Tune in to HGTV these days, and it’s more than likely you’ll spot some flipping duo ripping out a home’s humble bathtub to make space for a large, luxurious shower.
This got me wondering: Why?
Sometimes, these flippers go so far as to remove the only tub in the house, all for the sake of a spacious shower. I was truly baffled. For starters, what about the hordes of homebuyers with young kids? You can’t very well bathe a baby in a shower.
And while most adults might shower more often than they bathe, I, for one, enjoy sinking into a tub on occasion. And I’m hardly alone. A recent survey by Bath Fitter found that around half of Americans take a bath at least once a week, and that 54% would bathe more often if they had the time.
Because let’s admit it, a long soak is a beautiful thing. Why remove that possibility from your house?
Apparently, flippers have their reasons.
Photo by Devine Bath & Kitchen
Why banishing the tub from the bathroom is a big trend
I get it from an aesthetic point of view: There’s nothing glamorous about a workaday tub with a ho-hum curtain pulled across it—or worse, a shower door with dated, opaque glass that rattles on the track.
“A walk-in shower turns a bathroom from an eyesore room into one that’s more aesthetically pleasing,” says Kara Harms, a design blogger at Whimsy Soul. That luxe spa feeling you get when you’re at a fancy hotel is exactly the vibe that folks want every day, especially after a years-long COVID-19 pandemic and other grave uncertainties in the world.
For flippers, the drive to remove tubs is all about the money, honey.
“Flippers know that a large, well-designed shower is more of a selling point than a master tub with a small shower or a shower-tub combo,” explains Briana Ellis Hoag, owner of Ritual Architecture.
“Bathroom remodels usually have the highest return on investment in a home, and a big shower can help your home’s resale value,” adds Carolyn Gagnon, a real estate agent with Compass in New York City.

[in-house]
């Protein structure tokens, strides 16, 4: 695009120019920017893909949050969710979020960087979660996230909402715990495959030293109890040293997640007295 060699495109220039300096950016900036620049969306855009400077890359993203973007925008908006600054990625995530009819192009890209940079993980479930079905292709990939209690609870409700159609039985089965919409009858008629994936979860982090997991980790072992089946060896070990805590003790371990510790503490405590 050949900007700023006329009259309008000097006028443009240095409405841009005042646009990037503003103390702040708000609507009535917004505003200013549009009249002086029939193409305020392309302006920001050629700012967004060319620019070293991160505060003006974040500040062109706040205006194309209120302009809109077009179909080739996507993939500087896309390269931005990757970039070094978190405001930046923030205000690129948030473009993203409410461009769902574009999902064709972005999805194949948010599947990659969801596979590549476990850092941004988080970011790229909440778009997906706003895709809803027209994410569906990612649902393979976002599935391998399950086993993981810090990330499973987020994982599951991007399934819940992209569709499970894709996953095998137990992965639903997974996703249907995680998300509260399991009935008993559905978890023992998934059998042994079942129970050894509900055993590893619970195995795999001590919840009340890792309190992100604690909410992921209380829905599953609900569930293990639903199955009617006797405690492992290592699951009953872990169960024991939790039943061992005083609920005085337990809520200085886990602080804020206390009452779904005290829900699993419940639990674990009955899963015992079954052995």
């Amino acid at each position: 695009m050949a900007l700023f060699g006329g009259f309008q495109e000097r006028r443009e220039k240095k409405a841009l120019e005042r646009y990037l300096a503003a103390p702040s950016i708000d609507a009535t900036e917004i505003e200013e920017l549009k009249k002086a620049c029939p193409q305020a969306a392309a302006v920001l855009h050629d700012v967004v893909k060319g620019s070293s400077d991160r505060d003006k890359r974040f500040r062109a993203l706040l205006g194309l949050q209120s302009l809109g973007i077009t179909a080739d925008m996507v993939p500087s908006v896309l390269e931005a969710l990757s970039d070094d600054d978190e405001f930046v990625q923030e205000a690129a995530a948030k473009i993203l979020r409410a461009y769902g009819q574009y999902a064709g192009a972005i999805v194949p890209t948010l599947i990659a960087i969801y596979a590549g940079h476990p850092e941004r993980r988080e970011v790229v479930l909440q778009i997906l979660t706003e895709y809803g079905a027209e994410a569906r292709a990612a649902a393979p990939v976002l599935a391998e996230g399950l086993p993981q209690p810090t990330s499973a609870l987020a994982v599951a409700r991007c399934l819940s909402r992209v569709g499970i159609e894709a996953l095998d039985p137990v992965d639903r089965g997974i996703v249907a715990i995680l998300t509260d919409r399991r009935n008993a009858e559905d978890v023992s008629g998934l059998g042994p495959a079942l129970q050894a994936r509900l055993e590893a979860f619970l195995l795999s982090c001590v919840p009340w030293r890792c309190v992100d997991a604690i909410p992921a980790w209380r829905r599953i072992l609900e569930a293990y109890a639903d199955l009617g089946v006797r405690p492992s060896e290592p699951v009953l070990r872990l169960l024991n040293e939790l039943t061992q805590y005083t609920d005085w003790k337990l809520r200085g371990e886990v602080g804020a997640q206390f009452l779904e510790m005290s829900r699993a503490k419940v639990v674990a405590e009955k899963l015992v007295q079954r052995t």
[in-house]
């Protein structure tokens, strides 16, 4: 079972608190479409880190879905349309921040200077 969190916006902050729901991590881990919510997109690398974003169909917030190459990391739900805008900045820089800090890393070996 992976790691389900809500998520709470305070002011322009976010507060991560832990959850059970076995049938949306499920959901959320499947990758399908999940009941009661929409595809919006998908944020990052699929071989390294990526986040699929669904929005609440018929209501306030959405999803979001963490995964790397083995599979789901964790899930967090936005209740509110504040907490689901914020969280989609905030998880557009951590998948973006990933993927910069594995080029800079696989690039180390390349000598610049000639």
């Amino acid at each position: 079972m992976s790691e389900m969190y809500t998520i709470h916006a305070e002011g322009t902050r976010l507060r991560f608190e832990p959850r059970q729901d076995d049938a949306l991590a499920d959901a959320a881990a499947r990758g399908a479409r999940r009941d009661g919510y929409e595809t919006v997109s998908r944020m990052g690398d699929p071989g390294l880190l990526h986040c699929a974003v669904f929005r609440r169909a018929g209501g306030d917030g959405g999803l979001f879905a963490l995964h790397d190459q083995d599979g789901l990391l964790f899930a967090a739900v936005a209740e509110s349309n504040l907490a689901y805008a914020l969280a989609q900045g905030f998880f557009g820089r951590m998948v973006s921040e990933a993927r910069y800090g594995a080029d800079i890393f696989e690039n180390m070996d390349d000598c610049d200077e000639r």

And while families might be turned off by no tub, that’s OK, since many flippers are more interested in attracting buyers who are either younger (who don’t need a tub) or older (who don’t really need a tub either) and wealthier to boot.
“People who are remodeling homes, though specifically flippers, are keen to remove tubs because of how they perceive their target buyer,” says Hoag.
But it’s not just the moneyed set that expects to see the “shower only” amenity.
“There’s also a good portion of homebuyers in the midrange market that don’t utilize tubs, especially in the master bathroom,” continues Hoag. “They’d rather have that space for a large shower that’s used on a daily basis.”
Another perk to showers? They’re better for older folks.
“Walk-in showers are rising in popularity because they’re more accessible—a tub means you have to step in and out, which not everyone can do easily,” notes Harms.
We’re aging as a nation, with the number of folks aged 65 and older slated to more than double in the next 40 years, reaching 80 million in 2040. What’s more, many are choosing to age in place in homes that they then must retrofit to meet their needs. Swapping a shower for a tub fits perfectly into this trend.
But here’s why banishing the tub may be a bad idea
Yet many architects and real estate agents alike urge homeowners to keep at least one tub somewhere in the home for practicality’s sake.
“We always suggest keeping at least one tub in the house since it’s great for kids, grandkids, and pets and also for resale,” says Pamela O’Brien, principal designer at Pamela Hope Designs.
“I don’t think it’s wise to remove all the tubs from the bathrooms of the house, as there are many families entering the market with young children who will need a standard bathtub,” adds Hoag.
For homeowners who are determined to have their shower, there is a workaround.
“You can buy a shower tub for kids that goes on the bottom of the shower floor,” says Harms. That way, “there’s no need to build an entire room around bathing a child.”
Plastic tub inserts like the one pictured above ($24, Amazon) certainly do fix the problem. Still, this problem wouldn’t exist in the first place if you had just kept your tub.
If you’re willing to hold on to a shower-tub combo you own, there are other bells and whistles to consider in a bathroom remodel that could earn you back some money.
“Newer, high-end amenities like radiant flooring, vanity mirrors, better lighting, tiling, faucets, and countertops are just a few examples of additions that could bring more to your wallet,” says Gagnon.
I, for one, will never trade my tub, and chalk this up to a rage that, like so many others, will one day have multitudes shaking their heads and clucking, “Remove the tub! What were they thinking?”
As all trends tend to do, this one will eventually disappear down the drain of home design fads where, in my mind, it belongs.